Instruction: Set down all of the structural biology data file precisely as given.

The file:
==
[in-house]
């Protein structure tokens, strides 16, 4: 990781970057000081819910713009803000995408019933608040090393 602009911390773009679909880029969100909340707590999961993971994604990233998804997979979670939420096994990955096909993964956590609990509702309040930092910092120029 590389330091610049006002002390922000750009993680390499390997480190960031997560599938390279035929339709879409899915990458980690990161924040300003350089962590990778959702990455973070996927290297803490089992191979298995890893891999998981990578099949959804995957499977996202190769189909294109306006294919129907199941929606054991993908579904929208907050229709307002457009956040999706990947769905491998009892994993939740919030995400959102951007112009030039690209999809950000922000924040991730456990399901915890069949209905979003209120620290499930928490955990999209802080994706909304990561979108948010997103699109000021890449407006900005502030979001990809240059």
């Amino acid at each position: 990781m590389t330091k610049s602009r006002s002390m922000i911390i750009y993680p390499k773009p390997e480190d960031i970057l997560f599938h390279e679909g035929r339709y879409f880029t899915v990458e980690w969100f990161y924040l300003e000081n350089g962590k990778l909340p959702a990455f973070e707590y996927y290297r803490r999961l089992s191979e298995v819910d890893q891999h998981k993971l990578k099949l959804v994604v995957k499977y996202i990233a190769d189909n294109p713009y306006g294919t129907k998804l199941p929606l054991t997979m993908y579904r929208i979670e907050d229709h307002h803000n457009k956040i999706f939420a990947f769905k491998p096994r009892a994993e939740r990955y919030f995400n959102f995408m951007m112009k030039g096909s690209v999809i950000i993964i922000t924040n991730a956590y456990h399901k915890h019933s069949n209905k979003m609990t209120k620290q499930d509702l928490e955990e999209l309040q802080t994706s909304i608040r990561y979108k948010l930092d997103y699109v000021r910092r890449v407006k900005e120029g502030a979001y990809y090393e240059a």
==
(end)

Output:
[in-house]
């Protein structure tokens, strides 16, 4: 990781970057000081819910713009803000995408019933608040090393 602009911390773009679909880029969100909340707590999961993971994604990233998804997979979670939420096994990955096909993964956590609990509702309040930092910092120029 590389330091610049006002002390922000750009993680390499390997480190960031997560599938390279035929339709879409899915990458980690990161924040300003350089962590990778959702990455973070996927290297803490089992191979298995890893891999998981990578099949959804995957499977996202190769189909294109306006294919129907199941929606054991993908579904929208907050229709307002457009956040999706990947769905491998009892994993939740919030995400959102951007112009030039690209999809950000922000924040991730456990399901915890069949209905979003209120620290499930928490955990999209802080994706909304990561979108948010997103699109000021890449407006900005502030979001990809240059």
């Amino acid at each position: 990781m590389t330091k610049s602009r006002s002390m922000i911390i750009y993680p390499k773009p390997e480190d960031i970057l997560f599938h390279e679909g035929r339709y879409f880029t899915v990458e980690w969100f990161y924040l300003e000081n350089g962590k990778l909340p959702a990455f973070e707590y996927y290297r803490r999961l089992s191979e298995v819910d890893q891999h998981k993971l990578k099949l959804v994604v995957k499977y996202i990233a190769d189909n294109p713009y306006g294919t129907k998804l199941p929606l054991t997979m993908y579904r929208i979670e907050d229709h307002h803000n457009k956040i999706f939420a990947f769905k491998p096994r009892a994993e939740r990955y919030f995400n959102f995408m951007m112009k030039g096909s690209v999809i950000i993964i922000t924040n991730a956590y456990h399901k915890h019933s069949n209905k979003m609990t209120k620290q499930d509702l928490e955990e999209l309040q802080t994706s909304i608040r990561y979108k948010l930092d997103y699109v000021r910092r890449v407006k900005e120029g502030a979001y990809y090393e240059a």